Malcolm Turnbull hasn't been the messiah and doesn't seem to have a gospel

Malcolm Turnbull hasn't been the messiah and doesn't seem to have a gospel

Over the next month Malcolm Turnbull will make – must make – the decisions which will determine the period of his prime ministership. He's still an odds-on favourite to be prime minister at the end of the year, but, in the past month, he has looked beatable.

Some decisions before him involve the budget that his Treasurer presents in early May, and others the policies that he puts to the public at the next election. Another involves the timing of the election itself, and whether he has much to gain from double dissolution.

Prime Minister Malcolm Turnbull launches the 2016 defence white paper with Defence Minister Senator Marise Payne on Thursday.

Prime Minister Malcolm Turnbull launches the 2016 defence white paper with Defence Minister Senator Marise Payne on Thursday.Credit:Andrew Meares

Much more important, however, are decisions by which he shows voters a sense of purpose and direction, laying out a path Australians will want to follow. Only by that can he demonstrate that he is still in charge of his, and Australia's, fate. His decisions will show if he has become, as Tony Abbott, Kevin Rudd and Julia Gillard did before him, a prisoner of his past, increasingly unable to control his future.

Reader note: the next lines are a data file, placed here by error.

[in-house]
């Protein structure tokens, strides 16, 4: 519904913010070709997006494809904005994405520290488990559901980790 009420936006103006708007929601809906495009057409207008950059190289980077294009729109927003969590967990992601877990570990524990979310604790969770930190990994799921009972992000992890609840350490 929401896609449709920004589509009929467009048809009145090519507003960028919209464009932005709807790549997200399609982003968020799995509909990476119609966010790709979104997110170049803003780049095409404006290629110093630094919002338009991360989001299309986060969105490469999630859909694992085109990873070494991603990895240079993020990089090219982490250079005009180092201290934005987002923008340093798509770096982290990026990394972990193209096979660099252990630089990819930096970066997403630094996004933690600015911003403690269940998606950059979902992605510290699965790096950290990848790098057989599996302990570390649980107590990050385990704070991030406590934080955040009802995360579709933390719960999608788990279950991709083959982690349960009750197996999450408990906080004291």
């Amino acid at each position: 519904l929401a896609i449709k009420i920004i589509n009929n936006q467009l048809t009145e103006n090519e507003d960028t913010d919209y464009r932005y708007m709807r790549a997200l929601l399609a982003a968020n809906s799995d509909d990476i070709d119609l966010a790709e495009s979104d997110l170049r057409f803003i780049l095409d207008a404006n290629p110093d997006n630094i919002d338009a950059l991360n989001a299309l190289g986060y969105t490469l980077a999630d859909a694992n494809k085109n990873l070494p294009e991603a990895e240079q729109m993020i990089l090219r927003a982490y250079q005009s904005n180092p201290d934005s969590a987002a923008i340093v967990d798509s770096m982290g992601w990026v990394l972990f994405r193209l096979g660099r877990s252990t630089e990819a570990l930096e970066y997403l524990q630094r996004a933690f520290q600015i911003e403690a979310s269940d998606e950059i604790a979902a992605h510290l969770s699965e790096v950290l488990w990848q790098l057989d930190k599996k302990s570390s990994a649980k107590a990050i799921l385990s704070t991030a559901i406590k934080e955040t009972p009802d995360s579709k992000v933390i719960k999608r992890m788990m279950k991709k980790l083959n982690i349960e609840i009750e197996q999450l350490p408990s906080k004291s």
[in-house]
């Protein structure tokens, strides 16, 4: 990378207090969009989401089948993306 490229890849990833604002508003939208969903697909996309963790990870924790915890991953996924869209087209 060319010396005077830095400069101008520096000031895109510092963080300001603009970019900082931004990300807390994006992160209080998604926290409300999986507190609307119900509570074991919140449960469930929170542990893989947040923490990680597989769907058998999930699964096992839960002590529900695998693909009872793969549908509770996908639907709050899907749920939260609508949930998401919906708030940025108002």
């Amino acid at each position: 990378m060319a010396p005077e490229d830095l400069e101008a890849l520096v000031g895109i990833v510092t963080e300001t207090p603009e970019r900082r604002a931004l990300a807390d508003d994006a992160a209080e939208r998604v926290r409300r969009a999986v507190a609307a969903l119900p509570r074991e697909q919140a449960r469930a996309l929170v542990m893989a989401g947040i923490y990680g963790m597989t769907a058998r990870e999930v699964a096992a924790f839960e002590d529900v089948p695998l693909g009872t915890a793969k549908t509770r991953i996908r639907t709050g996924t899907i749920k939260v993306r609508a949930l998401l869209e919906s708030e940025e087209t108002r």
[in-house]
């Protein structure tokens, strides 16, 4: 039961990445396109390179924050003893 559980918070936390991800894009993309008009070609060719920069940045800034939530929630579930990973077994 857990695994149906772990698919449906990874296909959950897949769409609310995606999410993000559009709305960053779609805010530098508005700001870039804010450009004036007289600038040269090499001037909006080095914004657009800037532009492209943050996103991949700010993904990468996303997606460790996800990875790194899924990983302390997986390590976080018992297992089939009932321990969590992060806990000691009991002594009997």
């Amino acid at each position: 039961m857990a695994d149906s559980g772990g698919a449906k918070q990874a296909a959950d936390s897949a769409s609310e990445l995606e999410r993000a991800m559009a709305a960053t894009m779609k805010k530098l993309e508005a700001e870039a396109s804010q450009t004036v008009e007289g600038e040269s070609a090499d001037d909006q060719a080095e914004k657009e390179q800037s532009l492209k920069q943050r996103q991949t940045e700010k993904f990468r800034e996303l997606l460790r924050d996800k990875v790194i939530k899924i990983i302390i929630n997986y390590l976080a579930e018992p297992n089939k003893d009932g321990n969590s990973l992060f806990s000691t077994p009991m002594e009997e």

If Turnbull plays his cards right, he could be prime minister for a long time. If he plays them badly, he could be the shortest-serving real prime minister of the modern era, with less than a year in the job. (Short terms for stopgaps, such as Sir John McEwen and Frank Forde, after prime ministerial deaths, don't count.)


The bigger risk is that he could limp back to power, but with his authority and reputation damaged, relatively easy prey for his many enemies in his own party, vulnerable to Abbott tactics from before and behind. He is not prime minister because his colleagues love him, trust his judgment or believe in what he believes. They suffer him, with varying degrees of enthusiasm, only while they believe he is the one most certain to deliver continuing electoral victories. And a defeated, but strengthened, Labor will have no reason to play nice, even to a person who wants to play hard but fair, by debate rather than eye-gouging.